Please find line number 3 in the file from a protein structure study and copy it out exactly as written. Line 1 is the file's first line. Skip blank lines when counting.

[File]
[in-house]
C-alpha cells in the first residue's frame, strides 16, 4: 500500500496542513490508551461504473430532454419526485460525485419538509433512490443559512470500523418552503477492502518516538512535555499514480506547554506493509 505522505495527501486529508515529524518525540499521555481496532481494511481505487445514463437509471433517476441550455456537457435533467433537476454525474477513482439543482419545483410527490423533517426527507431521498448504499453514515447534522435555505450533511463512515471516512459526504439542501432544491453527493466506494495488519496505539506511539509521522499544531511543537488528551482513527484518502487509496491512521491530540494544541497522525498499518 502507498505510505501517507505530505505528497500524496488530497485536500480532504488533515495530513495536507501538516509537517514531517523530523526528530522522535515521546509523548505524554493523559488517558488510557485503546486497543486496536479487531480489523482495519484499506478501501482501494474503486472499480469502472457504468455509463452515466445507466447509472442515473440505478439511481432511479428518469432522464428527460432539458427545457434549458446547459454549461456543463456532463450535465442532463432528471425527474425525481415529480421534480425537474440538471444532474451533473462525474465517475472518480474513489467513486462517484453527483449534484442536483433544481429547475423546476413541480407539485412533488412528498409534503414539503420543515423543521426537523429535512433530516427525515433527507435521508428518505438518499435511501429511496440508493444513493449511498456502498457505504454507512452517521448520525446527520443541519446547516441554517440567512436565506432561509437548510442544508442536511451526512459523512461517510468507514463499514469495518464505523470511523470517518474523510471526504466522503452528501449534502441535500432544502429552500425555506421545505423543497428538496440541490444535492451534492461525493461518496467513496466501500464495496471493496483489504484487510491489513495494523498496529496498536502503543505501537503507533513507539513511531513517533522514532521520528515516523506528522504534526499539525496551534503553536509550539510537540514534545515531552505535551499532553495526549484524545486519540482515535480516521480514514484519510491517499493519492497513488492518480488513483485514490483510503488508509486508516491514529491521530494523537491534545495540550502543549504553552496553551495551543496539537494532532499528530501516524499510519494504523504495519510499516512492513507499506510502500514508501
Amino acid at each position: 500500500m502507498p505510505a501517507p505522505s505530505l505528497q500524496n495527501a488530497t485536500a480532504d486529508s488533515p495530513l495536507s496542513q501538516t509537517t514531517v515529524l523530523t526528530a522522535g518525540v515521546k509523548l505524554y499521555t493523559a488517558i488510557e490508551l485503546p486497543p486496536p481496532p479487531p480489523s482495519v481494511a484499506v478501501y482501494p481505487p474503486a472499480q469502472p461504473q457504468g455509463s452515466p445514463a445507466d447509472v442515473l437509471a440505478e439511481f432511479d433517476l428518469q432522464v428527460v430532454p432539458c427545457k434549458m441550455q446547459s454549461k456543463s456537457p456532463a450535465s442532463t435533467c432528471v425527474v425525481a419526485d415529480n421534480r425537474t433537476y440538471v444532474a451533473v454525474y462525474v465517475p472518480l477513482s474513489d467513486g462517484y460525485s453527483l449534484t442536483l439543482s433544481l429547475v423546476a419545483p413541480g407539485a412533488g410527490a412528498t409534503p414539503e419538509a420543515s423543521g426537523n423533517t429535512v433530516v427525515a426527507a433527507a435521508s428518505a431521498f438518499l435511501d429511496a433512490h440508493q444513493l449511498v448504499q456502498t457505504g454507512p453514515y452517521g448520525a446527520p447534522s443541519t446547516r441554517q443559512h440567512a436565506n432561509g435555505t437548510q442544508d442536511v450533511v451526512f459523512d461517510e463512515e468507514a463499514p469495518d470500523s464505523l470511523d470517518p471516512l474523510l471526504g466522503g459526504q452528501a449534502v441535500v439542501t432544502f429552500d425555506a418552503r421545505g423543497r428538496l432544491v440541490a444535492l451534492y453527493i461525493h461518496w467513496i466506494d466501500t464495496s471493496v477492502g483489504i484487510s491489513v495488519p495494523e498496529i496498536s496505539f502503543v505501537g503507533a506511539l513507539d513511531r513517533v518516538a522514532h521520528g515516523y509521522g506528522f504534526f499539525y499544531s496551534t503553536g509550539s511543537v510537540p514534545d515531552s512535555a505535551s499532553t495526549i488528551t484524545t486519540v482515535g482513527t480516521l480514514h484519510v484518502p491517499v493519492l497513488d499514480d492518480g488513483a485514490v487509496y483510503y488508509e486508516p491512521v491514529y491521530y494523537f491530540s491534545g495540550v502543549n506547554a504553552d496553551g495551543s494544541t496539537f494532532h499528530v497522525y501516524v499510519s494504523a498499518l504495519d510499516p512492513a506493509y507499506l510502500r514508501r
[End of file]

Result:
Amino acid at each position: 500500500m502507498p505510505a501517507p505522505s505530505l505528497q500524496n495527501a488530497t485536500a480532504d486529508s488533515p495530513l495536507s496542513q501538516t509537517t514531517v515529524l523530523t526528530a522522535g518525540v515521546k509523548l505524554y499521555t493523559a488517558i488510557e490508551l485503546p486497543p486496536p481496532p479487531p480489523s482495519v481494511a484499506v478501501y482501494p481505487p474503486a472499480q469502472p461504473q457504468g455509463s452515466p445514463a445507466d447509472v442515473l437509471a440505478e439511481f432511479d433517476l428518469q432522464v428527460v430532454p432539458c427545457k434549458m441550455q446547459s454549461k456543463s456537457p456532463a450535465s442532463t435533467c432528471v425527474v425525481a419526485d415529480n421534480r425537474t433537476y440538471v444532474a451533473v454525474y462525474v465517475p472518480l477513482s474513489d467513486g462517484y460525485s453527483l449534484t442536483l439543482s433544481l429547475v423546476a419545483p413541480g407539485a412533488g410527490a412528498t409534503p414539503e419538509a420543515s423543521g426537523n423533517t429535512v433530516v427525515a426527507a433527507a435521508s428518505a431521498f438518499l435511501d429511496a433512490h440508493q444513493l449511498v448504499q456502498t457505504g454507512p453514515y452517521g448520525a446527520p447534522s443541519t446547516r441554517q443559512h440567512a436565506n432561509g435555505t437548510q442544508d442536511v450533511v451526512f459523512d461517510e463512515e468507514a463499514p469495518d470500523s464505523l470511523d470517518p471516512l474523510l471526504g466522503g459526504q452528501a449534502v441535500v439542501t432544502f429552500d425555506a418552503r421545505g423543497r428538496l432544491v440541490a444535492l451534492y453527493i461525493h461518496w467513496i466506494d466501500t464495496s471493496v477492502g483489504i484487510s491489513v495488519p495494523e498496529i496498536s496505539f502503543v505501537g503507533a506511539l513507539d513511531r513517533v518516538a522514532h521520528g515516523y509521522g506528522f504534526f499539525y499544531s496551534t503553536g509550539s511543537v510537540p514534545d515531552s512535555a505535551s499532553t495526549i488528551t484524545t486519540v482515535g482513527t480516521l480514514h484519510v484518502p491517499v493519492l497513488d499514480d492518480g488513483a485514490v487509496y483510503y488508509e486508516p491512521v491514529y491521530y494523537f491530540s491534545g495540550v502543549n506547554a504553552d496553551g495551543s494544541t496539537f494532532h499528530v497522525y501516524v499510519s494504523a498499518l504495519d510499516p512492513a506493509y507499506l510502500r514508501r